This unit explores the basic procedures for administering first aid and when it is appropriate to offer emergency treatment to a stranger in public. It also defines the body's vital signs and provides basic instructions for taking and recording them. Understanding the role of microbes and how they move through the environment allows those in health care to limit their spread through sterilization processes, hand-washing, and appropriate disposal of biohazardous materials. When these steps are taken, the environment is safer for everyone. When problems emerge in a health care setting, turning to root-cause analysis offers valuable insight into the core issues creating the problems. Only when these are identified can productive solutions be put in place.

What will you learn in this unit?

  • Describe legal parameters relating to the administration of emergency care.
  • Monitor and record vital signs.
  • Define principles of infection control, including standard and transmission-based precautions.
  • Demonstrate knowledge of medical asepsis and practice procedures, such as hand-washing and isolation.
  • Explain and apply the theory of root-cause analysis.

Unit 8: Technology in HealthCare and Medical Math

This unit explores the role of technology in health care, particularly the kinds of computers and medical devices that healthcare professionals use to perform the basic duties of their jobs. Computers are used for everything, from recording information to diagnosing medical problems, so those working in health care need to know how to use them effectively. One of the most common uses of technology is for communication, whether it's researchers sharing medical breakthroughs around the world or patients communicating more effectively with their doctors. As valuable as technology is, those in health care still need to use their basic math skills. Understanding basic principles, like ratios or how to convert pounds to kilograms, ensures that medical professionals have the skills that they need to get the job done.

What will you learn in this unit?

  • Describe technology applications in health care.
  • Measure time, temperature, distance, capacity, and mass/weight.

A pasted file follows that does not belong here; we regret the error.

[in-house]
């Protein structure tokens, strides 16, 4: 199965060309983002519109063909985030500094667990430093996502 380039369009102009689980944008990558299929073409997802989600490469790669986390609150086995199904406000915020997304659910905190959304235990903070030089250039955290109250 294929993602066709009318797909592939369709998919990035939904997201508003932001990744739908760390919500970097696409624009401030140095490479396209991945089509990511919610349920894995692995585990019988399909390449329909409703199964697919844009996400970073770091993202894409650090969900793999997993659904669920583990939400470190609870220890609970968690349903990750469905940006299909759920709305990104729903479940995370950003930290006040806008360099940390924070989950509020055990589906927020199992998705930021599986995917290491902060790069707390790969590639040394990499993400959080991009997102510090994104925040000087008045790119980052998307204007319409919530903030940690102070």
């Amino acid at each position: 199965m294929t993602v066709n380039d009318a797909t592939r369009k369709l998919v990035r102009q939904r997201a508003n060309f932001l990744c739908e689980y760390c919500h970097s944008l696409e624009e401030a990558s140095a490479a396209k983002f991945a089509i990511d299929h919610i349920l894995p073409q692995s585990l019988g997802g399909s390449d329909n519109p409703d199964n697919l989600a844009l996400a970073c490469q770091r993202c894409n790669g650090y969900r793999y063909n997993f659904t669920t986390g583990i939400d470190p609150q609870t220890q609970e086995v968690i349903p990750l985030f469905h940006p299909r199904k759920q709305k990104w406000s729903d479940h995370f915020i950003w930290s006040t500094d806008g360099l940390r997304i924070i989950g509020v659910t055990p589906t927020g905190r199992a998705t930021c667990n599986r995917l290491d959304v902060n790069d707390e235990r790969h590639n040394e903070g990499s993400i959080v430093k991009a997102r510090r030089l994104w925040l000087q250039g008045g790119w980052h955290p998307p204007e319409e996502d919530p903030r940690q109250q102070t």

• Evaluate data and draw conclusions.
  • Construct viable arguments and critique the reasoning of others.
  • Organize and communicate the results obtained by observation and experimentation.

Unit 9: Blood-borne Illnesses

This unit examines the most common blood-borne illnesses, including HIV/AIDS, and hepatitis B and C. Understanding how these viruses are transmitted is one of the most important steps in preventing their spread. Specific behaviors encourage the spread of these diseases, and health care professionals are obligated to educate patients about what they need to do to reduce risk. In addition, specific processes must be followed when testing patients for blood-borne illnesses. Because these diseases pose a risk to health care workers, they also need to know how to protect themselves and the actions to take should they be in danger of infection.

What will you learn in this unit?

  • Demonstrate knowledge of the legal aspects of HIV/AIDS, including testing.
  • Identify community resources and services available to individuals with diseases caused by blood-borne pathogens.
  • Recognize at-risk behaviors that promote the spread of diseases caused by blood-borne pathogens, and the public health education necessary to combat the spread of these diseases.
  • Apply infection control techniques designed to prevent the spread of diseases caused by blood-borne pathogens to the care of all patients following CDC guidelines.
  • Recognize emerging diseases and disorders.

Unit 10: Getting a Job in the Healthcare Industry

This unit explores expectations of professional conduct in the healthcare industry, including personal qualities of health care workers and attention to personal presentation. It also emphasizes the importance of teamwork and the components of effective leadership. You will get an overview of the multiple career paths available in health care and learn the process of looking and applying for a job. This includes an overview of the education and credentialing requirements in health care and how to navigate the application process.

What will you learn in this unit?

  • Demonstrate the personal traits or attitudes desirable in a member of the health care team.
  • Discuss levels of education; credentialing requirements, including licensure and certification; employment opportunities; workplace environments; and career growth potential.
  • Compare careers within the health science career pathways (diagnostic services, therapeutic services, health informatics, support services, biotechnology research and development).
  • Develop a job-specific résumé.
  • Identify characteristics of effective teams.

 

 

Accreditation & Approvals

Cognia Advanced
International Association for K-12 Online Learning
National Collegiate Athletic Association
Northwest Accreditation Commission Board
Washington OSPI
University of California
Department of Education - Idaho
Arkansas Department of Education